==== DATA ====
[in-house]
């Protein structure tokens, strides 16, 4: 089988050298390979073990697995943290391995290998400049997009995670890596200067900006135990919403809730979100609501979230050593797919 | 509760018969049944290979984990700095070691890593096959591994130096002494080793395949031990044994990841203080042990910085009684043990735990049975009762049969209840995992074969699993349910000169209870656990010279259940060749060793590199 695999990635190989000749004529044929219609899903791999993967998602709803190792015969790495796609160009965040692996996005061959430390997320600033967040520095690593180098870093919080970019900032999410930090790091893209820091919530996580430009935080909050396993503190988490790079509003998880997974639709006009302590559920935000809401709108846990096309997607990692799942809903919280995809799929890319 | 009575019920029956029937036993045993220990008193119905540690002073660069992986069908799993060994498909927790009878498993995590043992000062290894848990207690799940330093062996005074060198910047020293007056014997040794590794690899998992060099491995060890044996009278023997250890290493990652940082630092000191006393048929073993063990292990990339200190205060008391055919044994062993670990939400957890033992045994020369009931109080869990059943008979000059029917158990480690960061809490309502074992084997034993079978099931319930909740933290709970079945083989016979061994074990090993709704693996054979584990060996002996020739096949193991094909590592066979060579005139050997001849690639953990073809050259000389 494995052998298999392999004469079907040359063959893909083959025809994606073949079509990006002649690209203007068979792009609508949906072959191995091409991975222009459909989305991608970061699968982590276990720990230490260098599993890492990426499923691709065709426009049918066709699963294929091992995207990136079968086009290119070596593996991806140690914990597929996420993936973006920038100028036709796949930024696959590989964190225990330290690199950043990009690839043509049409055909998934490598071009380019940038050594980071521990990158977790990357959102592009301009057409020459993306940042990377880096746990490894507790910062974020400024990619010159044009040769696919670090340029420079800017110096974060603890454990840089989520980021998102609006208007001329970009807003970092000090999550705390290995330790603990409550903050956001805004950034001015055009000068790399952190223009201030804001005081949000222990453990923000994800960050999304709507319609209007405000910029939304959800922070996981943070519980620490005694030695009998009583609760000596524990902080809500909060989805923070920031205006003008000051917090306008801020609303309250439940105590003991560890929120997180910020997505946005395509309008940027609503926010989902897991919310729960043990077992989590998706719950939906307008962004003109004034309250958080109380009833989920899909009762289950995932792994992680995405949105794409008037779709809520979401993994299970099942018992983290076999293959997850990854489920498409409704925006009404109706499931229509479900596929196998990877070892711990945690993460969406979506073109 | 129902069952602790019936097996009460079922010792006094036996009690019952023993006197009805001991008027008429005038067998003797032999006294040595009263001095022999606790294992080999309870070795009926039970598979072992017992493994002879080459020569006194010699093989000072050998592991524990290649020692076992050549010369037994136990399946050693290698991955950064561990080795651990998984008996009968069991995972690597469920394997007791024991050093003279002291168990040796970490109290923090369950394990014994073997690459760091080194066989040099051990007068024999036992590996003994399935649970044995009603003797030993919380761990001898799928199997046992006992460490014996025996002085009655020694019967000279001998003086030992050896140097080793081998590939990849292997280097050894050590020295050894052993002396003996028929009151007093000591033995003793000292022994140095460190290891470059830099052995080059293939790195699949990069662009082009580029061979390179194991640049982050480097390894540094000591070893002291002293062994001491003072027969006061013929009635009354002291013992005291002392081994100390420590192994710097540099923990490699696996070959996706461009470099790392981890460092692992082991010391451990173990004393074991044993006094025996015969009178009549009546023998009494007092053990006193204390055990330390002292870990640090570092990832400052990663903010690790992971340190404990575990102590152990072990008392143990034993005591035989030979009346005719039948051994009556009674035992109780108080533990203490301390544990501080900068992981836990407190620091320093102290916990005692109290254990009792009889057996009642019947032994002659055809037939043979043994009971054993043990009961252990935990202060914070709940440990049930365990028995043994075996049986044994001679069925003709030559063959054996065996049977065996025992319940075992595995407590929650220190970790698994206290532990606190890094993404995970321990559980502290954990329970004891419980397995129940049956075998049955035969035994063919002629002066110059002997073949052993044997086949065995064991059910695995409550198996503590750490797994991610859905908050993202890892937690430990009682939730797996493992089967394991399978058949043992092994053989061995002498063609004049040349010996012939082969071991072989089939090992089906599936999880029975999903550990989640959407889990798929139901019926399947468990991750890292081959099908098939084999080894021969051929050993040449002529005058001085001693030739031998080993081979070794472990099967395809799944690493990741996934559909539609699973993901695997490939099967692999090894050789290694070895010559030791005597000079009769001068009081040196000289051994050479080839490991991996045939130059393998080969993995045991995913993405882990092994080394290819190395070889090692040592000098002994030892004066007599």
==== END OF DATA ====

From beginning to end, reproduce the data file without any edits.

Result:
[in-house]
């Protein structure tokens, strides 16, 4: 089988050298390979073990697995943290391995290998400049997009995670890596200067900006135990919403809730979100609501979230050593797919 | 509760018969049944290979984990700095070691890593096959591994130096002494080793395949031990044994990841203080042990910085009684043990735990049975009762049969209840995992074969699993349910000169209870656990010279259940060749060793590199 695999990635190989000749004529044929219609899903791999993967998602709803190792015969790495796609160009965040692996996005061959430390997320600033967040520095690593180098870093919080970019900032999410930090790091893209820091919530996580430009935080909050396993503190988490790079509003998880997974639709006009302590559920935000809401709108846990096309997607990692799942809903919280995809799929890319 | 009575019920029956029937036993045993220990008193119905540690002073660069992986069908799993060994498909927790009878498993995590043992000062290894848990207690799940330093062996005074060198910047020293007056014997040794590794690899998992060099491995060890044996009278023997250890290493990652940082630092000191006393048929073993063990292990990339200190205060008391055919044994062993670990939400957890033992045994020369009931109080869990059943008979000059029917158990480690960061809490309502074992084997034993079978099931319930909740933290709970079945083989016979061994074990090993709704693996054979584990060996002996020739096949193991094909590592066979060579005139050997001849690639953990073809050259000389 494995052998298999392999004469079907040359063959893909083959025809994606073949079509990006002649690209203007068979792009609508949906072959191995091409991975222009459909989305991608970061699968982590276990720990230490260098599993890492990426499923691709065709426009049918066709699963294929091992995207990136079968086009290119070596593996991806140690914990597929996420993936973006920038100028036709796949930024696959590989964190225990330290690199950043990009690839043509049409055909998934490598071009380019940038050594980071521990990158977790990357959102592009301009057409020459993306940042990377880096746990490894507790910062974020400024990619010159044009040769696919670090340029420079800017110096974060603890454990840089989520980021998102609006208007001329970009807003970092000090999550705390290995330790603990409550903050956001805004950034001015055009000068790399952190223009201030804001005081949000222990453990923000994800960050999304709507319609209007405000910029939304959800922070996981943070519980620490005694030695009998009583609760000596524990902080809500909060989805923070920031205006003008000051917090306008801020609303309250439940105590003991560890929120997180910020997505946005395509309008940027609503926010989902897991919310729960043990077992989590998706719950939906307008962004003109004034309250958080109380009833989920899909009762289950995932792994992680995405949105794409008037779709809520979401993994299970099942018992983290076999293959997850990854489920498409409704925006009404109706499931229509479900596929196998990877070892711990945690993460969406979506073109 | 129902069952602790019936097996009460079922010792006094036996009690019952023993006197009805001991008027008429005038067998003797032999006294040595009263001095022999606790294992080999309870070795009926039970598979072992017992493994002879080459020569006194010699093989000072050998592991524990290649020692076992050549010369037994136990399946050693290698991955950064561990080795651990998984008996009968069991995972690597469920394997007791024991050093003279002291168990040796970490109290923090369950394990014994073997690459760091080194066989040099051990007068024999036992590996003994399935649970044995009603003797030993919380761990001898799928199997046992006992460490014996025996002085009655020694019967000279001998003086030992050896140097080793081998590939990849292997280097050894050590020295050894052993002396003996028929009151007093000591033995003793000292022994140095460190290891470059830099052995080059293939790195699949990069662009082009580029061979390179194991640049982050480097390894540094000591070893002291002293062994001491003072027969006061013929009635009354002291013992005291002392081994100390420590192994710097540099923990490699696996070959996706461009470099790392981890460092692992082991010391451990173990004393074991044993006094025996015969009178009549009546023998009494007092053990006193204390055990330390002292870990640090570092990832400052990663903010690790992971340190404990575990102590152990072990008392143990034993005591035989030979009346005719039948051994009556009674035992109780108080533990203490301390544990501080900068992981836990407190620091320093102290916990005692109290254990009792009889057996009642019947032994002659055809037939043979043994009971054993043990009961252990935990202060914070709940440990049930365990028995043994075996049986044994001679069925003709030559063959054996065996049977065996025992319940075992595995407590929650220190970790698994206290532990606190890094993404995970321990559980502290954990329970004891419980397995129940049956075998049955035969035994063919002629002066110059002997073949052993044997086949065995064991059910695995409550198996503590750490797994991610859905908050993202890892937690430990009682939730797996493992089967394991399978058949043992092994053989061995002498063609004049040349010996012939082969071991072989089939090992089906599936999880029975999903550990989640959407889990798929139901019926399947468990991750890292081959099908098939084999080894021969051929050993040449002529005058001085001693030739031998080993081979070794472990099967395809799944690493990741996934559909539609699973993901695997490939099967692999090894050789290694070895010559030791005597000079009769001068009081040196000289051994050479080839490991991996045939130059393998080969993995045991995913993405882990092994080394290819190395070889090692040592000098002994030892004066007599």